first steps in spinning

If you’ve ever read my ‘About me’ page, you’ll know that my main aim in life for quite some time has been to learn how to spin. It was right bang in the middle of my finals that I decided to take decisive steps towards acquiring this skill (I have always been a dreadfully impatient girl), and so I ordered a spindle and a large quantity of undyed Corriedale wool fibre. The problem was always a fundamental one: that as hard as I tried, I could never make a continuous yarn. In fact I couldn’t make any yarn at all. It was a complete flop, and awfully disappointing. So I decided at that point that the only way I would ever learn to spin would be with the help of a fairy godmother, and at that point I resolved to sit tight and wait for one to turn up.

A couple of years down the line, what do you know, but up popped my fairy godmother and asked if I would like to go on a spinning course for my birthday! Naturally I said yes please, and thank you very much, and rubbed my little hands with glee! So a couple of weeks ago, off I went to the Handweavers’ Gallery for the day to learn all about the gentle art of spinning. We started off playing with spindles in the morning, and then moved on to wheels in the afternoon. I couldn’t believe it when I had a go on my spindle and all of a sudden I was producing a continuous yarn! I think I had convinced myself by that point that I was truly a failure and would never spin a yarn in my life. But I think the problem was just that my first spindle wasn’t very easy to use. I chose a top-whorl spindle, as I reasoned that I wanted to spin quite fine yarns, not chunky ones, but perhaps that’s just not a clever way to start off? This new spindle was a bottom-whorl one, and it worked a dream – well, that’s not to say I underwent a spontaneous transformation into a master spinner straightaway, but at last I was actually producing something!

After lunch, to my even greater amazement, I discovered that spinning on a wheel is yet more satisfying still than spinning on a spindle. It goes so fast, so smoothly, and you don’t have to keep stopping to wind the yarn on or to give it another spin. And so suddenly, my life’s aim was right there, within reach, and completely achievable! How often can you say that? Admittedly, I was still the slowest in the group to get the hang of it all, but even so, I choose to see that day as a great success. First I spun one yarn (in a mixture of natural-coloured Wensleydale and Blue-faced Leicester, I think), and then another (in a minty-blue merino); and then I plied them together to make a weird, mis-matched hotch potch of a yarn, which you can see in the picture above. It’s wonky, and has thick bits and thin bits, but that’s just how one’s first attempt at spinning is supposed to turn out, isn’t it? Wonky is just my style. I left the course feeling very chuffed indeed.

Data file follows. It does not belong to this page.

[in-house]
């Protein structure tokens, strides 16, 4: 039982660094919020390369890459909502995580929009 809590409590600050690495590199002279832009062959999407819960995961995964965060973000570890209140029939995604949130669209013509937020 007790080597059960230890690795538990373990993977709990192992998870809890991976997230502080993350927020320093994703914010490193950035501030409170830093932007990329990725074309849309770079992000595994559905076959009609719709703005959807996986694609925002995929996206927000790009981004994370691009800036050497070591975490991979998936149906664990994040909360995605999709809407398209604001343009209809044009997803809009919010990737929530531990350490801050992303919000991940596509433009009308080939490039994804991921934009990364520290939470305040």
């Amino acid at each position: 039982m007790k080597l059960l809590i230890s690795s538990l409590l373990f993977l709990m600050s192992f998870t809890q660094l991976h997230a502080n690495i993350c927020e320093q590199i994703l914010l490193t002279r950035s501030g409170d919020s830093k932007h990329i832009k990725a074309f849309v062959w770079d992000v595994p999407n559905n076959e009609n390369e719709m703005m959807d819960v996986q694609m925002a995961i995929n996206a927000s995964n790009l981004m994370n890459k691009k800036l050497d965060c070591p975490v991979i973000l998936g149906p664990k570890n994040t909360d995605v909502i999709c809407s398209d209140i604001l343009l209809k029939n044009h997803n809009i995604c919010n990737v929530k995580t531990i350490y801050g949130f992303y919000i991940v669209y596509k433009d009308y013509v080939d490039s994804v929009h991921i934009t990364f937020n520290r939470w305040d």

On the strength of that morning’s success with the spindle, though, on my way out I bought myself a new one, this time with a bottom-whorl, to see if I could repeat my newly learnt tricks at home. As luck would have it, this one worked perfectly too, so I was able to amuse my housemates by spindling around the living room in all kinds of strange contortions. (I’m sure it’s just a question of getting used to the action and adopting a suitable pose to fit it, but currently my spindling involves sitting down, standing up, bending over, feeding the fibre from over my shoulder…you name it.) And then, shortly after that, the bad idea bears piped up in my ears, as they always do in these situations, and in no time at all I became considerably less rich, and the proud owner of one of these:

I had to exercise the greatest restraint in the world, as I bought this wheel untreated, and so had to first oil the whole shebang before I put it together. Plus I had to go away for the weekend and leave it in the box before I even got to oil it! I amaze even myself, sometimes. But at long last, my darling wheel (I feel sure it – she? – needs a name) is lovingly oiled and assembled (thanks to considerable help from a kindly housemate) and stands proudly in the living room. In fact it’s probably just a downright nuisance to my poor housemates, as it’s a rather unwieldy object and currently stands right in the middle of the floor… I don’t regret it for one moment, though, as it’s a dream to spin with, and a million times more fun and satisfying than spinning with a spindle. There. I’ve justified myself. As usual.